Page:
Total Transport: totally worth it?

NWAS151

As the nation awaited the announcement of the next Prime Minister this week, the Department for Transport (DfT) – quietly and without fanfare – released its review of the 37 Total Transport pilot projects which begun in 2015. The information on which the review is based was collected back in April 2017 and – reportedly by popular demand – the findings have now been made public.

The reasons for sitting on the report for so long are unclear. Whilst results have been modest, Total Transport, as DfT recognise, is and always will be a ‘slow burn’ with ways of working taking time to bed-in and produce tangible results in terms of savings and improvements in passenger experience.

That the process takes time is something we have made clear since we first coined the phrase ‘Total Transport’ in our 2011 report of the same name to describe a task that many local authorities have attempted over the years with varying success. The task being to work across public policy divides to deliver better outcomes for communities and taxpayers through the sharing of transport resources (e.g. vehicles, scheduling/booking systems, budgets) and expertise. In doing so, the idea is to remove unnecessary duplication; design complementary networks; utilise what would otherwise be vehicle downtime; reduce administration costs; and ultimately deliver savings and a better passenger experience.

We followed our Total Transport report with an event the following year for local authorities and their partners to share their experiences of working on these kinds of approaches with one another. The key learning points that arose from that event seven years ago echo many of those included in the DfT’s review this week.

Back in 2012, our delegates told us that Total Transport projects may have a long-term strategic vision in mind, but usually start small to build trust and buy-in from would-be partners. DfT’s review also found no easy ‘one size fits all’ solution and that constructive local engagement took time, as did realisation of bigger savings.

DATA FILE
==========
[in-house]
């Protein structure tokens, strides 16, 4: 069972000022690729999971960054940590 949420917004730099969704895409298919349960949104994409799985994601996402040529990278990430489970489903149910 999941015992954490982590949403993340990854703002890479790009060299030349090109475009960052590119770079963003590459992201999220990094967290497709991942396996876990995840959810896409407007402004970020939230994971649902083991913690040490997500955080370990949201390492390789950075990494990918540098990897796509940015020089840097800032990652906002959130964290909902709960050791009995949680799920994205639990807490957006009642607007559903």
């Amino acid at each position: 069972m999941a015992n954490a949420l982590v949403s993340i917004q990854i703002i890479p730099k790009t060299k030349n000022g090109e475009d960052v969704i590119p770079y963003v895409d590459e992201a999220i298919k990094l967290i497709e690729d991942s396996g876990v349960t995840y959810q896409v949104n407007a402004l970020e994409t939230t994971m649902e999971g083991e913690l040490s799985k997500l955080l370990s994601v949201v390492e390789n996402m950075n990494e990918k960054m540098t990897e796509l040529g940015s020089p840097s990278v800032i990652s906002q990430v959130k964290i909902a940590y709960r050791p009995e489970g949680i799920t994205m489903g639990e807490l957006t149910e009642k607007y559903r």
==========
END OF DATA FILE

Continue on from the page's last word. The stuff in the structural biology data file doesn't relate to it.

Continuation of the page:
At our event, delegates pointed out the central importance of knowing your stakeholders and putting in at least six months of preparatory work in order to build trust and relationships. Even then, as the DfT pilots found, people come and go and too often this means that engagement is severed and relationship building must start again from scratch.

Our delegates expressed particular frustration with getting the health sector on board. Similarly, DfT note in their review that many participants saw integration with NHS non-emergency patient transport (NEPT) fleets as representing ‘the biggest prize for better integration’ but also ‘the most difficult to unlock’. Indeed, difficulties in engaging with the health sector, not least finding and keeping hold of the right person to speak to, is described by DfT as ‘perhaps the single most significant barrier to the adoption of Total Transport’.

This certainly chimes with what we have heard over the years in respect of Total Transport and more widely for other areas of potential collaboration with the health sector. Whilst the situation has improved considerably for collaboration with public health (having moved under the umbrella of local authorities), the NHS more widely frequently feels like an unknowable and impenetrable entity.

This is something we have sought to address in numerous ways from roundtables bringing stakeholders from health and transport together to companion guides for the two sectors to help them understand one another. In 2017, we worked with the Community Transport Association to specifically explore the potential of Total Transport for NEPT, estimating that the NHS could save some £74.5 million per year if more efficient patient transport could prevent just 10% of missed appointments.

More recently, we have written to the Chief Executive of the NHS suggesting the need for an independent government review to examine the efficiency and effectiveness of NEPT and potential reforms. Our letter also calls for a health and transport champion in each region charged with making the connections between health and transport and bringing leadership on the issue.

A key recommendation from DfT’s review is that ‘more work is needed to involve the NHS in Total Transport and unlock the substantial opportunities for joint working which remain untapped.’ It goes so far as to say that local engagement alone may not be enough and that ‘some degree of coercion might be appropriate to encourage organisations to participate that have so far declined to do so.’ We certainly agree that some form of push at the highest level is required, hence our decision to write directly to the NHS Chief Executive highlighting what we believe to be huge potential for more joined up thinking and working between our two sectors. We will also be making the case to the new Government in the coming months.